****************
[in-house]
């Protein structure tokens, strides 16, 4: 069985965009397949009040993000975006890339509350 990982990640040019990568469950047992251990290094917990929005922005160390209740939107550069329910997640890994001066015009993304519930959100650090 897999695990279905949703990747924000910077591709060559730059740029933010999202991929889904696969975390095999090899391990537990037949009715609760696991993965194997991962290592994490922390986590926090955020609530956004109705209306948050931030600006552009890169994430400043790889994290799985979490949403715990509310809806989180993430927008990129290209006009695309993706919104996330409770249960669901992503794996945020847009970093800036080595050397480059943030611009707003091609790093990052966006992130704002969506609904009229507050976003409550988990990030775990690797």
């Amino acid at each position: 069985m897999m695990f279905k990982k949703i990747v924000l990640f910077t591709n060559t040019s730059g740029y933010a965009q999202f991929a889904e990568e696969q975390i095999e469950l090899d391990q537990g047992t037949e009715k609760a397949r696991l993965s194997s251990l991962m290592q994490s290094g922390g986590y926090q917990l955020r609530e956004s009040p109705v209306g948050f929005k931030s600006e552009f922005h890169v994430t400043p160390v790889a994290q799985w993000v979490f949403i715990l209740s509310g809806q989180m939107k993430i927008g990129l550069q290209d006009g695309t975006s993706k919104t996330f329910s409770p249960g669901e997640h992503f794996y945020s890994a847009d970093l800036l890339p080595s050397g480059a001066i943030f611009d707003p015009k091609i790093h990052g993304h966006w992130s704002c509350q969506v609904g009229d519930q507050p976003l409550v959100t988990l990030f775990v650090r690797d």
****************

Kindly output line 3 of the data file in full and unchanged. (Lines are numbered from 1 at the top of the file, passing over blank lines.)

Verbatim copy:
């Amino acid at each position: 069985m897999m695990f279905k990982k949703i990747v924000l990640f910077t591709n060559t040019s730059g740029y933010a965009q999202f991929a889904e990568e696969q975390i095999e469950l090899d391990q537990g047992t037949e009715k609760a397949r696991l993965s194997s251990l991962m290592q994490s290094g922390g986590y926090q917990l955020r609530e956004s009040p109705v209306g948050f929005k931030s600006e552009f922005h890169v994430t400043p160390v790889a994290q799985w993000v979490f949403i715990l209740s509310g809806q989180m939107k993430i927008g990129l550069q290209d006009g695309t975006s993706k919104t996330f329910s409770p249960g669901e997640h992503f794996y945020s890994a847009d970093l800036l890339p080595s050397g480059a001066i943030f611009d707003p015009k091609i790093h990052g993304h966006w992130s704002c509350q969506v609904g009229d519930q507050p976003l409550v959100t988990l990030f775990v650090r690797d």